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Smart City Security and Safety, Computer Vision on the Edge

In Artificial Intelligence (AI), Connectivity, Edge Computing, Uncategorized, Video Comms by Scott

Related to UN SDG:
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About this article:

How can cameras and Edge AI help cities be safer? I look at the role of Edge AI in Smart Cities and how one company, Natix, is using Computer Vision on the Edge to achieve this today.

Company Info & Tech Check:

  • Germany
  • 7 people
  • Undisclosed
  • Tech4Good (Smart Cities)
  • GameChanger (AI, Edge)
  • Digital
  • Connectivity

AI and computer vision on the edge for

Cheaper, safer Smart Cities

In a list of the top 10 most surveilled cities in the world, eight were in China, with the other two being London and Atlanta. 

Interestingly, London was in 6th position, followed closely by Wuhan, China.

In that same report, they look at the correlation between the number of security cameras per person, and the related crime and safety indices, concluding that there was very little correlation between safety and the number of CCTV cameras in the city.

We found little correlation between the number of public CCTV cameras and crime or safety

Smart City Surveillance a Question of Quantity vs Quality 

Like many things in life, just because you have a lot of something, doesn't mean it's doing any good, and the same is true for surveillance systems in smart cities.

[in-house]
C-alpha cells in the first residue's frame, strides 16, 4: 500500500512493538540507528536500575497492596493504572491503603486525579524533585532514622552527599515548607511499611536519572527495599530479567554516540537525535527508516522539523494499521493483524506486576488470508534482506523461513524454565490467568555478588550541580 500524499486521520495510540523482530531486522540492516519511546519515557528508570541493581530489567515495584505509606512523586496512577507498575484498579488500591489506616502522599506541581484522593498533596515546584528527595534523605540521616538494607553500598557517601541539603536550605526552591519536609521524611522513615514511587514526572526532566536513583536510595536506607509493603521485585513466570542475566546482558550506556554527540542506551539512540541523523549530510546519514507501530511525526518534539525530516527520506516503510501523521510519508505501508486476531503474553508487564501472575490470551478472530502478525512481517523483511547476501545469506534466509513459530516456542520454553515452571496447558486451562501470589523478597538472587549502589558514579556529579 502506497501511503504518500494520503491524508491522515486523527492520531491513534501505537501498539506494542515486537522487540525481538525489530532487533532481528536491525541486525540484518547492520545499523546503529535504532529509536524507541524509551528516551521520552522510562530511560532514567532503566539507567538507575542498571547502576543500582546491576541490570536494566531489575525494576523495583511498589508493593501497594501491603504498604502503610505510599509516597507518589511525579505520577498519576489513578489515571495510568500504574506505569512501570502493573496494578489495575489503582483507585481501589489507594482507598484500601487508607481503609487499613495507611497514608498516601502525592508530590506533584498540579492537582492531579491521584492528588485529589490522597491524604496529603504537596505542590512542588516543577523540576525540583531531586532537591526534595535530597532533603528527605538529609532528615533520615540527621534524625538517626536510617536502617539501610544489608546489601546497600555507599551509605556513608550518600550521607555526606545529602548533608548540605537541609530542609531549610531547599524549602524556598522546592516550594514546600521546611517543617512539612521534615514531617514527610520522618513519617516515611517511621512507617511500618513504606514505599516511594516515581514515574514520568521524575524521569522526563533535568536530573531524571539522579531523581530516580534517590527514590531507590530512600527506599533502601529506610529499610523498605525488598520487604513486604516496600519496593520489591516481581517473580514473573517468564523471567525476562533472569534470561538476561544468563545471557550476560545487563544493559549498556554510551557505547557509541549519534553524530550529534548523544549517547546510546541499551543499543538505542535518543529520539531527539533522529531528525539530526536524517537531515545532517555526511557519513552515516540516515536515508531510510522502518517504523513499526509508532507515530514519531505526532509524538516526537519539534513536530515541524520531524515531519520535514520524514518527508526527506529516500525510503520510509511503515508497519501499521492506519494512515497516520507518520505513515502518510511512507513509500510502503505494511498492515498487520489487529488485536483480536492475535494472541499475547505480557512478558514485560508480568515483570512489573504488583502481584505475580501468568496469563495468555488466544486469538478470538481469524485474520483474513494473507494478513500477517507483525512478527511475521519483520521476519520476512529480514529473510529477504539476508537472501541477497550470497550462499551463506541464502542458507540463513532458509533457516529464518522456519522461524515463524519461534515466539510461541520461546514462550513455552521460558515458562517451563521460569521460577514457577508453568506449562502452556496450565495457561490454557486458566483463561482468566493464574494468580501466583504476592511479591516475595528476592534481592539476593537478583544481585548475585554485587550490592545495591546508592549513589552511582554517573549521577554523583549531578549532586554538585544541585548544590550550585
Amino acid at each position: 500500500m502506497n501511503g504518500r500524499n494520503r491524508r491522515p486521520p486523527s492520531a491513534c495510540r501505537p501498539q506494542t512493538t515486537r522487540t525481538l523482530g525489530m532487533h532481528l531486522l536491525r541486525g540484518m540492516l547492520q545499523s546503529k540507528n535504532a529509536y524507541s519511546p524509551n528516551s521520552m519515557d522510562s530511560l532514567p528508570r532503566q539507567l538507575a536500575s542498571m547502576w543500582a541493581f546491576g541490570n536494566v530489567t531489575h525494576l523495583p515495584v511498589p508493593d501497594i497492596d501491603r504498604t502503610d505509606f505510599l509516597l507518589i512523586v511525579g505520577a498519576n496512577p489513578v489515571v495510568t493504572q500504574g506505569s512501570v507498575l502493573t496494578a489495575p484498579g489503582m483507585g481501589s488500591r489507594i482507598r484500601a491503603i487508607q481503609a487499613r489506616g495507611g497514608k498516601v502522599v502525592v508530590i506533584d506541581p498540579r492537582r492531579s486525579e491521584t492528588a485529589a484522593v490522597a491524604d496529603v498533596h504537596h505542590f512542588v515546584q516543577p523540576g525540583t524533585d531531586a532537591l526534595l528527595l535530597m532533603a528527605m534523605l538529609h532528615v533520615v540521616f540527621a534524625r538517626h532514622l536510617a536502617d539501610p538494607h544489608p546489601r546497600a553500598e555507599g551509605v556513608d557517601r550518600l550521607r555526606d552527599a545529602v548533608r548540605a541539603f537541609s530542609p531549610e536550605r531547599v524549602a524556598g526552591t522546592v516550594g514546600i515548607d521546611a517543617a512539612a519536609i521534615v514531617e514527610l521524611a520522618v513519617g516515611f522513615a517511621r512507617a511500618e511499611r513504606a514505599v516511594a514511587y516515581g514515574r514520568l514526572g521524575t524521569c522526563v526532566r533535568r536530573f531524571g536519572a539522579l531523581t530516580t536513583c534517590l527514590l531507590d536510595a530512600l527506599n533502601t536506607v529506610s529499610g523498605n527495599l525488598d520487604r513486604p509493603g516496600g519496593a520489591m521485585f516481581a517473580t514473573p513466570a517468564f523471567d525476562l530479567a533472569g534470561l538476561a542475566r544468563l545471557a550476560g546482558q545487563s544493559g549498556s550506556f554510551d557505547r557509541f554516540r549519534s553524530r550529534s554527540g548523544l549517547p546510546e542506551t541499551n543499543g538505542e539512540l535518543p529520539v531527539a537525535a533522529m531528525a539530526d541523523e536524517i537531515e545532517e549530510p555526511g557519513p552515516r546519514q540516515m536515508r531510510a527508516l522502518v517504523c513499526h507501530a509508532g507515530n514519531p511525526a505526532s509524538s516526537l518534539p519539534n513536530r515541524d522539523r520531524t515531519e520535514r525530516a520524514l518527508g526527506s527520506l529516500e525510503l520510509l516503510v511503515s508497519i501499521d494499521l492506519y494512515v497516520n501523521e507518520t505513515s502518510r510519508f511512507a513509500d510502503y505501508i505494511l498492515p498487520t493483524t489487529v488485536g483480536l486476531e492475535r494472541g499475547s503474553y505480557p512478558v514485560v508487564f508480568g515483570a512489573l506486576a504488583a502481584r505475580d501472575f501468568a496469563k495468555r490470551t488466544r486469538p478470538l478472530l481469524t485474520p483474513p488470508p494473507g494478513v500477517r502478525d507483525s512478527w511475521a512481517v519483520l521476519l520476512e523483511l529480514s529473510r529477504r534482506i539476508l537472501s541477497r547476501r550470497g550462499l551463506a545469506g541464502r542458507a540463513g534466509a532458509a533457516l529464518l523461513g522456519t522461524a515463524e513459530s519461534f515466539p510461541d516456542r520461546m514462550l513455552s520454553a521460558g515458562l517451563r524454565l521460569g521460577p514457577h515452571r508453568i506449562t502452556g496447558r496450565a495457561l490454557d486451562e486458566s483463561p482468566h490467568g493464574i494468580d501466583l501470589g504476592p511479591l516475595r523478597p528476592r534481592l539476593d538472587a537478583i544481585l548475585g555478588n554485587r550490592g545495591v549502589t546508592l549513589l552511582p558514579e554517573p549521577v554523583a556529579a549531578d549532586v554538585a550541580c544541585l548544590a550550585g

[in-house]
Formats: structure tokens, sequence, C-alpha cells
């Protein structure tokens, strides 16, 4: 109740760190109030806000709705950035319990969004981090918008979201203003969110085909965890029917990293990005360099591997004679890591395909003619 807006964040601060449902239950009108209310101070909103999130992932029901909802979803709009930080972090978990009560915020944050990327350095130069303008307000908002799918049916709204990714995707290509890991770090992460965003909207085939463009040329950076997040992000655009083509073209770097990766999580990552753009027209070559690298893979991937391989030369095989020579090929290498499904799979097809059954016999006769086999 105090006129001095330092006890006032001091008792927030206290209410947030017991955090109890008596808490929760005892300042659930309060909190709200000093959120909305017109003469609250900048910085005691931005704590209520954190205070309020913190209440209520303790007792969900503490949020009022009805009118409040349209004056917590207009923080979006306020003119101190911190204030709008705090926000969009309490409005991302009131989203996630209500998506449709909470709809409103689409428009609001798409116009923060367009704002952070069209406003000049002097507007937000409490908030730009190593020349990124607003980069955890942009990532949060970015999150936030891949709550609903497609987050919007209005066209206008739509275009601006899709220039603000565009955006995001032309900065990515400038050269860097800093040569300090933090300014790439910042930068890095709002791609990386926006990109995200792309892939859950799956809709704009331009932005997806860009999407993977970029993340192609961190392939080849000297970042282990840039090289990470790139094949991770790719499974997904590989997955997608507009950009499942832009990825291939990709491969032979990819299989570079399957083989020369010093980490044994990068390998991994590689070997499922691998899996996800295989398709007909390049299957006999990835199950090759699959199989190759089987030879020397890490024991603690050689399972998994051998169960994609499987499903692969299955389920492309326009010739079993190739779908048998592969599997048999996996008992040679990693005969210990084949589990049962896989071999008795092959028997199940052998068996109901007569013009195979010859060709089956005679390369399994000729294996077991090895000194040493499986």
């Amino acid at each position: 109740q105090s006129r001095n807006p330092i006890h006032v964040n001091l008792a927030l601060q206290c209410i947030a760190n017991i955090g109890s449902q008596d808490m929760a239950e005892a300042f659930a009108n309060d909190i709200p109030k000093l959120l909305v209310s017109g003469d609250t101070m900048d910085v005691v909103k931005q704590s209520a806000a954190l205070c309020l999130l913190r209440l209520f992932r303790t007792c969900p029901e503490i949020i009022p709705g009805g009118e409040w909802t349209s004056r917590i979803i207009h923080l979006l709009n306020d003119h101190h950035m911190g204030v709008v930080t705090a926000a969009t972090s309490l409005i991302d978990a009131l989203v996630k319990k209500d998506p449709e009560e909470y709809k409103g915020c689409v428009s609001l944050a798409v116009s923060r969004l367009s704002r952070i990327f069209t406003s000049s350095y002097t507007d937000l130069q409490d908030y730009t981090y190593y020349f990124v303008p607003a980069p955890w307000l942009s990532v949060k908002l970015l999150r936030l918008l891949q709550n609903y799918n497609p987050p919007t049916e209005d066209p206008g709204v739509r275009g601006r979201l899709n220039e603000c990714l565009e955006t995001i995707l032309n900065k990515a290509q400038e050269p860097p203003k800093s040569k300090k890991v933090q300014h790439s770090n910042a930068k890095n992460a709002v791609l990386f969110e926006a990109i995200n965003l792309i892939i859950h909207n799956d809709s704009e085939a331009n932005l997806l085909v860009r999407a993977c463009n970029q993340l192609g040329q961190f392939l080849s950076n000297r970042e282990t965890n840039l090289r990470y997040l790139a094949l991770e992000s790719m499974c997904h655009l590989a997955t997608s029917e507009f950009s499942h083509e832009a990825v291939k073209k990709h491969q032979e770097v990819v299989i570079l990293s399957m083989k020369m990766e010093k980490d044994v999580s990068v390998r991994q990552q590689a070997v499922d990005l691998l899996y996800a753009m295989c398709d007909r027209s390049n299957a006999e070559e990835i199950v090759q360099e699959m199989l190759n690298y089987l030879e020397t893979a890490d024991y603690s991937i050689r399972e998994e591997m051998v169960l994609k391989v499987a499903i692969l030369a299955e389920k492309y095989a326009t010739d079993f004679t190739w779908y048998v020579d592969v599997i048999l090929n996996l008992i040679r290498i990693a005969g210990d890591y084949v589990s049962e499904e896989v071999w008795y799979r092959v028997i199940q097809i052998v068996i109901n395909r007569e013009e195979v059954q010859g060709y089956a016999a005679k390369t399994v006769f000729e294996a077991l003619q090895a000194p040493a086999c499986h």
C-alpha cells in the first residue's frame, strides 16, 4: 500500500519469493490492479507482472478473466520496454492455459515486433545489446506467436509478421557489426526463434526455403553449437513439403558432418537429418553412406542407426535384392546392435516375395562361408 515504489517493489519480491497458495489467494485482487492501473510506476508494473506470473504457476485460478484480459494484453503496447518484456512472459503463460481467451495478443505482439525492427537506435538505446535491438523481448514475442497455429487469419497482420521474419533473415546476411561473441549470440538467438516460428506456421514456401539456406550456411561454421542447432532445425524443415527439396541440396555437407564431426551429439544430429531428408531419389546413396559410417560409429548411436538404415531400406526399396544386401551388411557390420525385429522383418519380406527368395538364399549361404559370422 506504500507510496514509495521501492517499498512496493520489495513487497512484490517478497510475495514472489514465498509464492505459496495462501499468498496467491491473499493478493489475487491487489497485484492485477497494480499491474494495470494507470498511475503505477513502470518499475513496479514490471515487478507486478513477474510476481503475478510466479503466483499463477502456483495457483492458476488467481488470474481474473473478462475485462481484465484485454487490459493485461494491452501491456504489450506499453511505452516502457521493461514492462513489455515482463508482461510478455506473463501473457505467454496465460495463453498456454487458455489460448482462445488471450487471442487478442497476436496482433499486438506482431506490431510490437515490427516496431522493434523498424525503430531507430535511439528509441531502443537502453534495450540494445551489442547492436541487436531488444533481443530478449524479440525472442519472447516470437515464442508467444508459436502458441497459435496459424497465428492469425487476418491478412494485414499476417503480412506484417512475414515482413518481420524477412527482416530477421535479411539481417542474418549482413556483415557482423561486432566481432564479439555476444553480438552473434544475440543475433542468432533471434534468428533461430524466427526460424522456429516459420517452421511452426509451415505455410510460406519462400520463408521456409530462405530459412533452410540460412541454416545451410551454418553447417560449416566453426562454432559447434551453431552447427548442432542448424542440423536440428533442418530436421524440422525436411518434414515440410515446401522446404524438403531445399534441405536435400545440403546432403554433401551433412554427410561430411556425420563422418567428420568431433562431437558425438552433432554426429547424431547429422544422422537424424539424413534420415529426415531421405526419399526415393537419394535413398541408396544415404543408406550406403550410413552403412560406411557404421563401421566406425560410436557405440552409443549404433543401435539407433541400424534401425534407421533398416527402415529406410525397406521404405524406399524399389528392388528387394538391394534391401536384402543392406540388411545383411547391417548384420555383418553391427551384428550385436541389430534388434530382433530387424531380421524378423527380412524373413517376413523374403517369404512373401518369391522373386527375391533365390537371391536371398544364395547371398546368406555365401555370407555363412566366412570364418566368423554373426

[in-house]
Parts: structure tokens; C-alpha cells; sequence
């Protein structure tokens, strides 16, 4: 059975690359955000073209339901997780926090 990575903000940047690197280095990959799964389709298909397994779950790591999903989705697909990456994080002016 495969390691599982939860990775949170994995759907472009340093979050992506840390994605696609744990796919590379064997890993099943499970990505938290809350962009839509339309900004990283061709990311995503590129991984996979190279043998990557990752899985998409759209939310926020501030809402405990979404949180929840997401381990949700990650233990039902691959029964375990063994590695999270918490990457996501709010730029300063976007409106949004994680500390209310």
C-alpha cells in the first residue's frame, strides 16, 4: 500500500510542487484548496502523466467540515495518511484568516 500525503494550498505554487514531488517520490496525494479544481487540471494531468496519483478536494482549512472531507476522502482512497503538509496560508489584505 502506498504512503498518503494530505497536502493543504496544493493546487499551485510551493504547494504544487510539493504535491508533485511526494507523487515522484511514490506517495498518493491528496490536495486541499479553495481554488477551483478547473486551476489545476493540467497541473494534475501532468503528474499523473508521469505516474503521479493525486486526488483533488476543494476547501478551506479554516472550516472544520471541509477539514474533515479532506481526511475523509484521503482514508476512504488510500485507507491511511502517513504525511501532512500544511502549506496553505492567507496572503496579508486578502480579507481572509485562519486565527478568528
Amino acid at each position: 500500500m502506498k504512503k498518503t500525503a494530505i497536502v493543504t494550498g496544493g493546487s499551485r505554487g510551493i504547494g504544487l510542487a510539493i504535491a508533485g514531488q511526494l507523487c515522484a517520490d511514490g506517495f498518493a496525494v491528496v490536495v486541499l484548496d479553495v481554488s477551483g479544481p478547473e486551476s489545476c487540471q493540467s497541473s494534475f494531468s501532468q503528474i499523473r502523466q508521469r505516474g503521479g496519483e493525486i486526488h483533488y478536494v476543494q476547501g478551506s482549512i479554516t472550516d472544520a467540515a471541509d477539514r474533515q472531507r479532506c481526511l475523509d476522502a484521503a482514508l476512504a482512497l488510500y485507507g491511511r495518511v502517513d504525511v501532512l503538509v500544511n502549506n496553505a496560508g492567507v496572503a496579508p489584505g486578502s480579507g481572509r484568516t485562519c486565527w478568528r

If you look around your city, you will probably spot CCTV cameras all over the place. Some will be highway cameras that the police control, others will be run by the local council, some will be privately owned on commercial or retail real estate. Then, of course, you have private homes with cameras from the sophisticated Ring doorbell, old style analogue cameras and perhaps something a little bit more esoteric like the home security camera system I custom built for my home.

Beyond the fact that they all record images, the common theme between all of these situations is that there is no common ownership or access, and that's both a benefit and a disadvantage.

You most likely don't feel comfortable with freely sharing the comings and goings through your front door with the police. But you might be more willing to do that if your home was burgled. What if your neighbour suffered a break in, or a car was stollen across the street, would you be more open to it then? Most likely yes. In fact, this is already being done in projects like Detroit's Project Green Light.

The arguments are mostly the same for all of these other types of security camera installation. Most of the time the camera owners would prefer the video feeds remain confidential, except for in certain situations, for particular use cases, as long as privacy is appropriately protected.